The new Dehaze slider in Capture One 21 shares the same name as the tool in Lightroom, and the same aim – to reduce atmospheric haze in outdoor shots and restore contrast and depth.
Capture One 21 does this using some advanced algorithms and a ‘matrix’ of adjustments which aren’t disclosed. Lightroom appears to use a kind of exaggerated ‘clarity’ adjustment over a much larger radius.
The Lightroom Dehaze tool is effective on misty landscapes, but also on any image which is lacking in contrast or ‘punch’. It’s very good at giving object outlines real definition. On the downside, it needs to be used carefully because it can easily tip into an ‘overprocessed’ look. Both saturation and noise levels increase markedly with big adjustments.
Capture One 21 Dehaze is different
The Capture One 21 Dehaze tool has a very different effect. It does reduce atmospheric haze but without the exaggerated local contrast adjustments of Lightroom’s equivalent. It does exactly what it says, but if you’re looking for the same Lightroom Dehaze magic across a range of images, you might be disappointed.
On the surface, the Capture One 21 Dehaze tool is no more complicated than Lightroom’s – you simply push the slider to get the contrast increase you want, right up to a maximum value of 100 (you can also apply negative values to increase the haze effect).
Superficially, it looks like what you’re getting is a broad contrast increase, but actually you are not. The contrast does increase, but without pushing the highlights into overexposure; in fact, bright, hazy skies gain definition, detail and clarity and any overexposure is pulled back (if you are working on a RAW file).
This is a much less obvious effect than Lightroom’s. Lightroom’s Dehaze slider soon produces an exaggerated effect – which is fine for dramatic scenes and treatments. Capture One 21’s Dehaze tool, however, is much subtler to the extent that you might be the only one to know that anything has been done to the image at all.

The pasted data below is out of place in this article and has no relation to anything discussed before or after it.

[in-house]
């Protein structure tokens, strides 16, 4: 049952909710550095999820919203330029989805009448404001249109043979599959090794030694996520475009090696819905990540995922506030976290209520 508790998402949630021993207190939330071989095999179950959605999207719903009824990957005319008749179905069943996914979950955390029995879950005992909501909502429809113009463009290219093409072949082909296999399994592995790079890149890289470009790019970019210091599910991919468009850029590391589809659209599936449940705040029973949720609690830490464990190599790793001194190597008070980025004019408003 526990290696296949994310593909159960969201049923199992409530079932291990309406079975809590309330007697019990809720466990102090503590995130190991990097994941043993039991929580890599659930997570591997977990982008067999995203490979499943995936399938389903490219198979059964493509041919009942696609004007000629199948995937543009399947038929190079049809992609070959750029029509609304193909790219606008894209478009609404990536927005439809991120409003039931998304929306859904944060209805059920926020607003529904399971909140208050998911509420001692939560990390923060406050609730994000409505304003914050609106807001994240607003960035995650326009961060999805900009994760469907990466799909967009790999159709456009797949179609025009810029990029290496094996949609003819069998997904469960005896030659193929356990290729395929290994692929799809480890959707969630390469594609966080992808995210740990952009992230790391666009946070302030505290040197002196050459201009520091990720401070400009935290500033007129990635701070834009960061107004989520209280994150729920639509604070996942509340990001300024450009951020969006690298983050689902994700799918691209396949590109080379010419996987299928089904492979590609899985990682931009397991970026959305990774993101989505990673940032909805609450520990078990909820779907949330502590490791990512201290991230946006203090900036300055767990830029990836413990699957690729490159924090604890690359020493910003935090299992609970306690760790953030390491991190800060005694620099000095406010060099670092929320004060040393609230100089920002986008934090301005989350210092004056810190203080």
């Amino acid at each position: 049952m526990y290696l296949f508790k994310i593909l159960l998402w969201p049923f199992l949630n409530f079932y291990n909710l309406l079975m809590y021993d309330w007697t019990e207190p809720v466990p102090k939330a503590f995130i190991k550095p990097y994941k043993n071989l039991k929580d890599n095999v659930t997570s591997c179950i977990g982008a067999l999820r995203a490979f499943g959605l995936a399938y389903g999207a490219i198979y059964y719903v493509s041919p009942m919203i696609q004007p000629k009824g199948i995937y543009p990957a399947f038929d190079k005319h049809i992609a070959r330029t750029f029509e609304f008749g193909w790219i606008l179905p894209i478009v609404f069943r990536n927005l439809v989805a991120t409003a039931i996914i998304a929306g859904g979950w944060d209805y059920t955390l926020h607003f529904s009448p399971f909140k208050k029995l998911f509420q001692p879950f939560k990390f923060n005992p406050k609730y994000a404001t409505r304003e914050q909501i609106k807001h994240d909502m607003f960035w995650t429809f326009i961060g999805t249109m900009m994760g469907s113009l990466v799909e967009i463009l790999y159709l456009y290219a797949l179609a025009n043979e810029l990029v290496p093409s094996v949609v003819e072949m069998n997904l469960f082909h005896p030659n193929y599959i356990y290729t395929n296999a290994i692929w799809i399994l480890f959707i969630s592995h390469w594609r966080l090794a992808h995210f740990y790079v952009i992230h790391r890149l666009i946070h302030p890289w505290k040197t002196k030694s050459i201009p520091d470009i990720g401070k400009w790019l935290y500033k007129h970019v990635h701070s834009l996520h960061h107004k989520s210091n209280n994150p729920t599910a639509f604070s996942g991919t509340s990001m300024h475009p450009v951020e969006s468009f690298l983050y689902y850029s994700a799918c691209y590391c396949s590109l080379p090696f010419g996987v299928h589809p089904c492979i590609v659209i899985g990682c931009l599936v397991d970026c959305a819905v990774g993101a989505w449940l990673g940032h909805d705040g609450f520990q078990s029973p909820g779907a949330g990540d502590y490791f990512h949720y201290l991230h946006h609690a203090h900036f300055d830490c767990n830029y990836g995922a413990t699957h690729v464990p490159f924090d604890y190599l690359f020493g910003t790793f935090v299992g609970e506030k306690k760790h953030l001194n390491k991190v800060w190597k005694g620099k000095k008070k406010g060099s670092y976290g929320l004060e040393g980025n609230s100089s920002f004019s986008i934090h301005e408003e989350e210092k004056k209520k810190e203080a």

The Haze Shadow Tone picker
Very quickly you’ll spot that the Capture One 21 Dehaze tool has an additional control. The Haze Shadow Tone picker.
By default, this is set to Auto, so that Capture One will automatically select the Shadow Tone color used for the effect. This will typically maintain neutral looking tones as you increase the Dehaze value. In effect, Capture One is trying to work out the ‘color’ of the haze.
But you can select the Shadow Tone color yourself using the eyedropper tool. Capture One suggest clicking on a shadow or hazy area in the image to see how the effect changes. This will also shift the overall color rendition so, as with white balance eyedropper adjustments, you might need to click a few times to find the right area. Occasionally you might click on a spot that gives some quite odd tonal transitions in that area, so be prepared to experiment.
Is the Capture One 21 Dehaze tool useful?
It certainly is, but most often in scenes where there is actual haze. It’s not quite the magic drama bullet that Lightroom’s Dehaze tool is, but it’s much closer to what the name suggests.
It’s not useful on every hazy shot. Sometimes what you actually need is a simple Levels adjustment to set proper black and white points to increase the contrast. That’s something you have to decide image-by-image. The Dehaze tool will not give the same result. It will take away the appearance of haze without crushing or clipping the highlights.
Like its Lightroom equivalent, Capture One’s Dehaze tool can also produce an overall darkening effect, but you can compensate with an Exposure increase or use an adjustment layer and mask to restrict it to a specific area of the image.